See Question 15 on page 6:
Most survey takers cannot distinguish between the three different types of associations: homeowners associations, condominium associations, and cooperative associations. And in most parts of the U.S., people assume that a condominium is an apartment-style multifamily building. Therefore, a resident of a detached home, townhouse, or manufactured home subject to HOA fees would be likely to answer NO to question 15: “Is this house, apartment, or mobile home part of a condominium?” This is especially true if the resident lives in a detached single family home that is, in fact, part of a homeowners associations but not part of a condominium association.
Assuming the survey is not capturing fee information from owners in HOA planned communities, then the ACS is not counting millions of dollars spent on things such as private road maintenance and repair in gated communities; maintenance of privately-owned and maintained lakes, canals, and dams; and operation and maintenance of security entrances in these communities.
Furthermore, you will note from the questionnaire that tenants are not reporting condo or HOA assessments unless they actually pay them. Usually the condo unit owner pays these fees, not the tenant. And since 37% of home buyers do not reside in the property, and the ACS surveys residents, not owners, a considerable amount of data on fee amounts is not being captured.
Importantly, special assessments are not considered in the survey, either, just regular monthly assessments.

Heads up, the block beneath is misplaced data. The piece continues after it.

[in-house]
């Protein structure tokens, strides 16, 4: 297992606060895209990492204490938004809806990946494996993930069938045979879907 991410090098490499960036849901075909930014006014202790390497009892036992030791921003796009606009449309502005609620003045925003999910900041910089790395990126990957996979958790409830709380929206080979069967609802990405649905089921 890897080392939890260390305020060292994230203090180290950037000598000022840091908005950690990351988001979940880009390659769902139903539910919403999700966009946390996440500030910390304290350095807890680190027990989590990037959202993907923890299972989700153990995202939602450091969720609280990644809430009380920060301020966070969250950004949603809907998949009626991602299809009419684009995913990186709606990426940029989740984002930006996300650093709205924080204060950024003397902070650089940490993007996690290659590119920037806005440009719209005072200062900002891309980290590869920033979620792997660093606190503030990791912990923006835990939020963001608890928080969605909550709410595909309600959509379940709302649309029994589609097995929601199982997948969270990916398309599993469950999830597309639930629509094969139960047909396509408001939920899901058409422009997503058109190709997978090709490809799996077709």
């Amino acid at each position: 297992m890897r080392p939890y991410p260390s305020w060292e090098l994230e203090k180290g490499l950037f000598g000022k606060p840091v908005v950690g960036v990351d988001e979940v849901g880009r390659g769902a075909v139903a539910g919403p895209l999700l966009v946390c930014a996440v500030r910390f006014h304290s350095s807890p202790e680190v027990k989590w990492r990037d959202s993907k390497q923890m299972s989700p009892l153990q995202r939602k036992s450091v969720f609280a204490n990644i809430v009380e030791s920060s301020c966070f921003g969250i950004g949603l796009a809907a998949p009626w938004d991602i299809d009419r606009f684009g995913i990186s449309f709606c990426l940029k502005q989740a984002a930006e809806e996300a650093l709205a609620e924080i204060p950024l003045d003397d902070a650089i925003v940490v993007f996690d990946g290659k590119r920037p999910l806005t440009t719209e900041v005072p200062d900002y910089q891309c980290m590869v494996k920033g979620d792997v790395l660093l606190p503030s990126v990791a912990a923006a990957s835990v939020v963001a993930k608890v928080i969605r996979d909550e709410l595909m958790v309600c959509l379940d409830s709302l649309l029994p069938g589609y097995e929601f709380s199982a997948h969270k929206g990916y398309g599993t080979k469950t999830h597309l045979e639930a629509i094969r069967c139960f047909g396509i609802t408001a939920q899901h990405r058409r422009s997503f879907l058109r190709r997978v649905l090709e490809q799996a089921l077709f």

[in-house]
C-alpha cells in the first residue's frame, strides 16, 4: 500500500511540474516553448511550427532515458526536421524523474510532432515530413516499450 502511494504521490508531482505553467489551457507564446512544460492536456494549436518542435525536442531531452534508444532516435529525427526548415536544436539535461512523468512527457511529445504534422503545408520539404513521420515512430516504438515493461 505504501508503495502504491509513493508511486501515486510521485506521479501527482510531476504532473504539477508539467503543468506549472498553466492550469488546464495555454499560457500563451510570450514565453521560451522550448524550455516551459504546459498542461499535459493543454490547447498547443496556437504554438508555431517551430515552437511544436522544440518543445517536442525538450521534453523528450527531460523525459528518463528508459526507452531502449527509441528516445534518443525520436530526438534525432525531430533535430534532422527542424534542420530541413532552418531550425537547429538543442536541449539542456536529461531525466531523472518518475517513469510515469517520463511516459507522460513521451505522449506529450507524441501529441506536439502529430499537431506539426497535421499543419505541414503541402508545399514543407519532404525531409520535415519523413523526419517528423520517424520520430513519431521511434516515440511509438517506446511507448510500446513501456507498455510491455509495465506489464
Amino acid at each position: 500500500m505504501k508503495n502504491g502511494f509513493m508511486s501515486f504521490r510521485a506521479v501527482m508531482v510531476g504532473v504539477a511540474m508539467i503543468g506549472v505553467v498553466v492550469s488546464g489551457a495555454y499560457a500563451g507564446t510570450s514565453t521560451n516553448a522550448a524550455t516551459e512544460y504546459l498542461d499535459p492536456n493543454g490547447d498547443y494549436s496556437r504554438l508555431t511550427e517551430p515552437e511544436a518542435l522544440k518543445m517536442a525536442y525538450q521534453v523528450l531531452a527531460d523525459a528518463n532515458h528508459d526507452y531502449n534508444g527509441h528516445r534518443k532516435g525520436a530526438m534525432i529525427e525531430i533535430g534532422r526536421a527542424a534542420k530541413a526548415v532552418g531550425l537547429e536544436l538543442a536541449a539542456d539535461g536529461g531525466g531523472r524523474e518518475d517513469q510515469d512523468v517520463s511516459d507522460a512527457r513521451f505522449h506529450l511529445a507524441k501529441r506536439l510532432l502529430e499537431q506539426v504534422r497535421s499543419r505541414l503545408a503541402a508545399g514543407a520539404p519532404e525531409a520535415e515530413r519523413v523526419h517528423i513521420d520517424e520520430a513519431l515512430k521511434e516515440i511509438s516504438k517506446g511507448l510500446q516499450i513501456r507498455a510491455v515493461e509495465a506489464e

Due to all of these limitations, it is my opinion that fee increases in association-governed communities are likely understated in the Trulia study.
Nevertheless, the statistics document what housing advocates have known for years: the cost of home ownership in association-governed communities is rising at an alarming rate, with no end in sight.
Why fees continue to rise, and housing is becoming less affordable
According to Mark Uh of Trulia, fees are rising in association governed communities because residential structures are getting older. Of course, this is true, and, on a daily basis, we see evidence of aging condominium housing in need of extensive repair and renovation.
And of course, as Uh points out, size matters. That’s common sense. Larger condo associations are more likely to include common area amenities than smaller residential condominiums. Also, taller buildings with more units are likely to include elevators, costly architectural and structural design, higher service levels (such as doormen and concierge services), and high-end finishes.
But there are many other reasons that assessments continue to rise.